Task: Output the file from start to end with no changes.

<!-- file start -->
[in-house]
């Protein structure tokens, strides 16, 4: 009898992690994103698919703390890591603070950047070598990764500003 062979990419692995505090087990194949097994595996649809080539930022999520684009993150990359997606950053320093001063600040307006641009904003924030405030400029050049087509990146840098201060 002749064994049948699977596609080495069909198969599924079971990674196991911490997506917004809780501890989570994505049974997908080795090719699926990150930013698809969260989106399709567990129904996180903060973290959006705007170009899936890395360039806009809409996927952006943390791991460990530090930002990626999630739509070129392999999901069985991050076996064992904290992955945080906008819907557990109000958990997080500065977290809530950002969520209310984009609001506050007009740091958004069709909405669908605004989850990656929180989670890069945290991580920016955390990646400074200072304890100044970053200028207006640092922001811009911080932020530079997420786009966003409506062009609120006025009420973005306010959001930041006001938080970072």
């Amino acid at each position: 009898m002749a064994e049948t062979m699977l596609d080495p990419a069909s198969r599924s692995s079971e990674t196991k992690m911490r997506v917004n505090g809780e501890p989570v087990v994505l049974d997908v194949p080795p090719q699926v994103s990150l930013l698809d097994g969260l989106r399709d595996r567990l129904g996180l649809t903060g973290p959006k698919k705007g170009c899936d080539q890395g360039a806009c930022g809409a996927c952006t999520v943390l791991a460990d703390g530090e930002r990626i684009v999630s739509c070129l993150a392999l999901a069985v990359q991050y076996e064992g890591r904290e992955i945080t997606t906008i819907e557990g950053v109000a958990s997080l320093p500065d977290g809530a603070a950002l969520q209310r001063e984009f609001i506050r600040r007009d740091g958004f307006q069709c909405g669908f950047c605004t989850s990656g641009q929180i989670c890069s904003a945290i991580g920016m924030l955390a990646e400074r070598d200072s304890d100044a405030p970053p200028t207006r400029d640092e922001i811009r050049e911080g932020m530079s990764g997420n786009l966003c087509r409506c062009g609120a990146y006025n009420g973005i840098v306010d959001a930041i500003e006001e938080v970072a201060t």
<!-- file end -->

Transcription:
[in-house]
């Protein structure tokens, strides 16, 4: 009898992690994103698919703390890591603070950047070598990764500003 062979990419692995505090087990194949097994595996649809080539930022999520684009993150990359997606950053320093001063600040307006641009904003924030405030400029050049087509990146840098201060 002749064994049948699977596609080495069909198969599924079971990674196991911490997506917004809780501890989570994505049974997908080795090719699926990150930013698809969260989106399709567990129904996180903060973290959006705007170009899936890395360039806009809409996927952006943390791991460990530090930002990626999630739509070129392999999901069985991050076996064992904290992955945080906008819907557990109000958990997080500065977290809530950002969520209310984009609001506050007009740091958004069709909405669908605004989850990656929180989670890069945290991580920016955390990646400074200072304890100044970053200028207006640092922001811009911080932020530079997420786009966003409506062009609120006025009420973005306010959001930041006001938080970072």
């Amino acid at each position: 009898m002749a064994e049948t062979m699977l596609d080495p990419a069909s198969r599924s692995s079971e990674t196991k992690m911490r997506v917004n505090g809780e501890p989570v087990v994505l049974d997908v194949p080795p090719q699926v994103s990150l930013l698809d097994g969260l989106r399709d595996r567990l129904g996180l649809t903060g973290p959006k698919k705007g170009c899936d080539q890395g360039a806009c930022g809409a996927c952006t999520v943390l791991a460990d703390g530090e930002r990626i684009v999630s739509c070129l993150a392999l999901a069985v990359q991050y076996e064992g890591r904290e992955i945080t997606t906008i819907e557990g950053v109000a958990s997080l320093p500065d977290g809530a603070a950002l969520q209310r001063e984009f609001i506050r600040r007009d740091g958004f307006q069709c909405g669908f950047c605004t989850s990656g641009q929180i989670c890069s904003a945290i991580g920016m924030l955390a990646e400074r070598d200072s304890d100044a405030p970053p200028t207006r400029d640092e922001i811009r050049e911080g932020m530079s990764g997420n786009l966003c087509r409506c062009g609120a990146y006025n009420g973005i840098v306010d959001a930041i500003e006001e938080v970072a201060t």